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Importance of Wireless Weather Instrumentation

Electronic Weather Instruments

wireless weather gauges

Modern electronic weather instruments do more than just report the weather. Fisherman, merchant mariners, and raceboat crews globally rely upon a network of onboard weather gauges for safety and speed over water.

Traditional onboard weather instruments, (barometer, thermometer and wind speed/direction indicator) foretell much to a seasoned mariner. While maritime tradition has relied upon basic weather instruments for centuries, today's equipment is leaps and bounds ahead. Modern weather instruments combine GPS, radar and other data. A display at the helm shows crewmembers the course and speed made good simultaneously with speed and course over water. Wind indicators show headers and lifts to the sailboat. Sea surface temperature senders alert fisherman and navigators of invisible ocean current boundaries. This is crucial to fisherman seeking favorable grounds to set gear. Water temperature changes also alert a captain when entering the Gulf Stream or the Labrador Current, so he can plot vessel set and drift. Wind indicators show sailors the effect of apparent wind, course change and sail trim. With electronic capability, these instruments display real time and record history of barometric, windspeed and temperature changes to provide a complete picture of oncoming weather.

Sailing crews depend on a cluster of sophisticated displays to read when sails are optimizing lift. Course and trim alterations have a visible cause and effect when compared beside boat speed. These small corrections sum up to victory on the race course. New wireless weather instruments ease installation and save significant weight. Wireless negates the added weight of wire runs. Some aerial installations save weight further by incorporating solar power, meaning no power source wire runs are required up the mast. These improvements make quality weather instruments highly desirable aboard racing sailboats.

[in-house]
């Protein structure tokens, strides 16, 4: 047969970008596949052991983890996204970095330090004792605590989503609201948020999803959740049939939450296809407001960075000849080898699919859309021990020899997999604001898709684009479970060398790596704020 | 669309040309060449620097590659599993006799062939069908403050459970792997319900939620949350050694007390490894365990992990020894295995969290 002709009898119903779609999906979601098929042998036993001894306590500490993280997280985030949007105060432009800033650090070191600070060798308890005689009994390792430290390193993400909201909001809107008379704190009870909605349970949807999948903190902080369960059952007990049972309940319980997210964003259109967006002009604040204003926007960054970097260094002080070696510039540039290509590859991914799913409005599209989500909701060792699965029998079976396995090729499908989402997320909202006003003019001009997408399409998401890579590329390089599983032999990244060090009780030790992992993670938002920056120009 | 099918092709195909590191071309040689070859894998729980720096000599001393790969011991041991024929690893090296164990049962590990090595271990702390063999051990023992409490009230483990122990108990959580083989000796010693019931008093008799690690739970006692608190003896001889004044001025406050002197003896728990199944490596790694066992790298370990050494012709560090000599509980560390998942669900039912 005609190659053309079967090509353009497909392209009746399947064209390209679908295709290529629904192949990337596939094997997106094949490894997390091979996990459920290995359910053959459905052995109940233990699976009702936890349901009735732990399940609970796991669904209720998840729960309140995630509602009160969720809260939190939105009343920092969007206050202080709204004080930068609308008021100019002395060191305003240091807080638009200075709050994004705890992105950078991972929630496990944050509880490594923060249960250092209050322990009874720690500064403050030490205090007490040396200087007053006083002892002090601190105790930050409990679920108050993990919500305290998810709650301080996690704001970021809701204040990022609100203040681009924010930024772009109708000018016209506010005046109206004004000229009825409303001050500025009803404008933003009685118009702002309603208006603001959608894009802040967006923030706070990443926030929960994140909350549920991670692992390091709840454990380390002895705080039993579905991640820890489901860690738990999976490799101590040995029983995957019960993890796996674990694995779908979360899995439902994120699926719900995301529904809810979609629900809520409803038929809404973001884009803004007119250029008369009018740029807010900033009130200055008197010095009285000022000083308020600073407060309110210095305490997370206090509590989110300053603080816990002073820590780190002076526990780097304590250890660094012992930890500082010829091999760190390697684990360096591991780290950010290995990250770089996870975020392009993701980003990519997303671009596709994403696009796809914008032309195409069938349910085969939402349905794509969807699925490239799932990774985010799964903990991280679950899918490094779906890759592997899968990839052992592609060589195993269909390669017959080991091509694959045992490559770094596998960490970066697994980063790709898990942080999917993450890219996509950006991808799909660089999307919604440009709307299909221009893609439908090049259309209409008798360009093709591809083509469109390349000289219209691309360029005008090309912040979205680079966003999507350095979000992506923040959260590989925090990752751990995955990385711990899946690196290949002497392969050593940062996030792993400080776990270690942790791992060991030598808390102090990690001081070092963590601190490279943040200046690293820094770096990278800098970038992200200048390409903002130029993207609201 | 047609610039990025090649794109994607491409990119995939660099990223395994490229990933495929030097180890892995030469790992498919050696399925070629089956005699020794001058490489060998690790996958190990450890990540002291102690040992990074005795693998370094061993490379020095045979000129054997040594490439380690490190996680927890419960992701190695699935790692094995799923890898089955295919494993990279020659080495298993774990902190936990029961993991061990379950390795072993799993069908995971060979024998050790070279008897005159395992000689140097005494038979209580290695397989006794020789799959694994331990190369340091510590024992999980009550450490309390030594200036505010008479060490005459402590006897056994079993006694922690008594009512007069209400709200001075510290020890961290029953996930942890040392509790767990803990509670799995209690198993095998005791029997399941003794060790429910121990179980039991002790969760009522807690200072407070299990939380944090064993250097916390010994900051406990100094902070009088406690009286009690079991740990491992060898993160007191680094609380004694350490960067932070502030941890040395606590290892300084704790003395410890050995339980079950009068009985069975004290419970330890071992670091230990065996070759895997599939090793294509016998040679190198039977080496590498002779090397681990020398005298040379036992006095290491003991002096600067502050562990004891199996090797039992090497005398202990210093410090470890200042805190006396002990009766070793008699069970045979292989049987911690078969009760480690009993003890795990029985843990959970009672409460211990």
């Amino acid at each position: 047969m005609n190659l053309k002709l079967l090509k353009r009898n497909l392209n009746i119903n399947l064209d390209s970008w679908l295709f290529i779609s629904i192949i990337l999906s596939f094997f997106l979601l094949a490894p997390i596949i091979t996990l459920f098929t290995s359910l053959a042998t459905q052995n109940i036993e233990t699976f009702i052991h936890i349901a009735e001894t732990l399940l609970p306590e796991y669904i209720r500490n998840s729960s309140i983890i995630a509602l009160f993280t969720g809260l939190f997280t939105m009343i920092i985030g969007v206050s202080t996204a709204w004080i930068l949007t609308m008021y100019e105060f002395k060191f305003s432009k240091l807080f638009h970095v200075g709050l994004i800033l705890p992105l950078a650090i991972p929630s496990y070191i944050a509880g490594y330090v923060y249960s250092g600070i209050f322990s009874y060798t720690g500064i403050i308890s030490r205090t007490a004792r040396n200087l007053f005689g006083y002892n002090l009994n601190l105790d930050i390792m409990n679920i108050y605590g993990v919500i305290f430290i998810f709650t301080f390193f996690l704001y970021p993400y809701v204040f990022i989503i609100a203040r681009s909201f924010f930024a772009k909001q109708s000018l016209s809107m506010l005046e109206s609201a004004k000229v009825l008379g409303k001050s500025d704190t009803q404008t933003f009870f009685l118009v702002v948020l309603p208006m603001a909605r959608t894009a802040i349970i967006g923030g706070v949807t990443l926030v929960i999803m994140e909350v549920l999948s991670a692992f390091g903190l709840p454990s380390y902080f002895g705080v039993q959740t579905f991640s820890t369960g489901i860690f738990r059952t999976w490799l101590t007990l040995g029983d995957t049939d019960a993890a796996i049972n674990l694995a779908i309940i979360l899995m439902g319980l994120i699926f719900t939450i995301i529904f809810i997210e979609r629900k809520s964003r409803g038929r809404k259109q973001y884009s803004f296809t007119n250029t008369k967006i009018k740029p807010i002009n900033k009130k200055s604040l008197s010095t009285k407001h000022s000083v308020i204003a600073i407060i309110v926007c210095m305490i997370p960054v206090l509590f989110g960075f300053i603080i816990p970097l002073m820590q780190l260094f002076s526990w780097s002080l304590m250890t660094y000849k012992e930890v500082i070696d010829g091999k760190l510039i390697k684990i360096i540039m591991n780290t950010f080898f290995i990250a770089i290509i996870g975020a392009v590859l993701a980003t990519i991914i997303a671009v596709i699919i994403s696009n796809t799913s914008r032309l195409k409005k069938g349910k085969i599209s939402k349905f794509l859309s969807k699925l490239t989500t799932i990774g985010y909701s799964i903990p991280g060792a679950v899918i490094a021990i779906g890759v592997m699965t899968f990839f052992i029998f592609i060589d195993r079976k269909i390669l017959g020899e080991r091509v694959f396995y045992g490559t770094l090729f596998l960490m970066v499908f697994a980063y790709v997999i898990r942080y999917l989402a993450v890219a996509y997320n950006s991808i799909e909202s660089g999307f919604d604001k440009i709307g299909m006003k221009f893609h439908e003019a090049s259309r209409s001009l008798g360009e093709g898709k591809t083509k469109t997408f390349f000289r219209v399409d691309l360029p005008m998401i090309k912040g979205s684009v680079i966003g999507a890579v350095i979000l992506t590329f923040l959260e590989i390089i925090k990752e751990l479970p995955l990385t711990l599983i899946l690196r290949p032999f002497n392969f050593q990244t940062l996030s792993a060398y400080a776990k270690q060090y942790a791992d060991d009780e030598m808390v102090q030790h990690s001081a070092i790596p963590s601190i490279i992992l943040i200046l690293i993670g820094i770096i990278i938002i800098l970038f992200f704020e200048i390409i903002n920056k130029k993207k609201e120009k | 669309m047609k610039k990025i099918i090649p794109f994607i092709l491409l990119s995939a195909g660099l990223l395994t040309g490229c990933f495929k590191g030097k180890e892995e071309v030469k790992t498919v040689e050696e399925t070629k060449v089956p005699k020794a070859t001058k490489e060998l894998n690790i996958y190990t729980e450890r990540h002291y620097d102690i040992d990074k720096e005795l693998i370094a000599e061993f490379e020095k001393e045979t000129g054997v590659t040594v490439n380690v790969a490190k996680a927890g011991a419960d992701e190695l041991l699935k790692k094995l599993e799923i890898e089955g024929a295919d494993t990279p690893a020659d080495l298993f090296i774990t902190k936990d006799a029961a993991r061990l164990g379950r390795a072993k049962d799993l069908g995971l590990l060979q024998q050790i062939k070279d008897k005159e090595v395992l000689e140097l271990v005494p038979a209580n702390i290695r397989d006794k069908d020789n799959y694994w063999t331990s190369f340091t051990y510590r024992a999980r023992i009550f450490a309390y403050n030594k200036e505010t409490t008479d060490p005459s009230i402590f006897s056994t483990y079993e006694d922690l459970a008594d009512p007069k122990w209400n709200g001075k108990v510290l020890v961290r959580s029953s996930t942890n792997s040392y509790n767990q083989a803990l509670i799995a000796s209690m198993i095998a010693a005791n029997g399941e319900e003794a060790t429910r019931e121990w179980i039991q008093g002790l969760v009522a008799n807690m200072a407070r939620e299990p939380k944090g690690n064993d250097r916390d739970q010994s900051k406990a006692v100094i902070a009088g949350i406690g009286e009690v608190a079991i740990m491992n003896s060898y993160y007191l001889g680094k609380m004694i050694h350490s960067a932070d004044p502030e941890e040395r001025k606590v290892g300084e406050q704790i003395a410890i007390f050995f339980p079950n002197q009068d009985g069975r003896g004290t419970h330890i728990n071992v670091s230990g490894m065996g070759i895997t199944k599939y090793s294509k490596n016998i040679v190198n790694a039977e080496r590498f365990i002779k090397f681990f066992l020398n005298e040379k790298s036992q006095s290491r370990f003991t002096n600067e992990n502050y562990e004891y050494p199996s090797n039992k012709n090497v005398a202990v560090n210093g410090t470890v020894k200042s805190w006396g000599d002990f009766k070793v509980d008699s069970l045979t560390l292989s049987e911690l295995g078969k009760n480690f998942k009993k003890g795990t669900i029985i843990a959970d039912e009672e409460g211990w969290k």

Commonly sought display information

Apparent Wind Speed/AngleLat/Long
High Wind AlarmVMG to Waypoint
True Wind Speed/AngleDistance/Bearing to Waypoint
True Wind DirectionTurn to Waypoint
VMG to WindCross Track Error
Header or Lift IndicatorTTG
HeadingWaypoint and XTE Alarms
Off-Course Alarm Depth
Tack CourseShallow/Deep Depth Alarm
Boatspeed Sea Temperature
LogRace Timer
Trip LogPerformance Data
Average SpeedUpwind/Downwind Auto Page Selection
Max SpeedAcceleration/Deceleration Display
Speed Over GroundCourse Over Ground

Applications for wireless weather instrumentation

Racing sailboats: The important weight savings of the new wireless instrumentation give a decisive boost to competitive racing boats. Add to the equation speed of installation, immediacy of updating, plus total flexibility in use, and it's clear why wireless gauges are preferred by many.

Cruising sailboats: Never before have electronics been so simple, flexible or perfect for cruising.

Powerboats: Motor boats have to operate in the harshest of marine environments. Punching into a head sea induces heavy shock-loading and can bring heavy spray and even solid water crashing on board. The speed with which the boat is covering the ground means it's vital for information to be available instantly, constantly and reliably, perhaps at more than one steering position. Wireless systems satisfy these conflicting yet crucial demands

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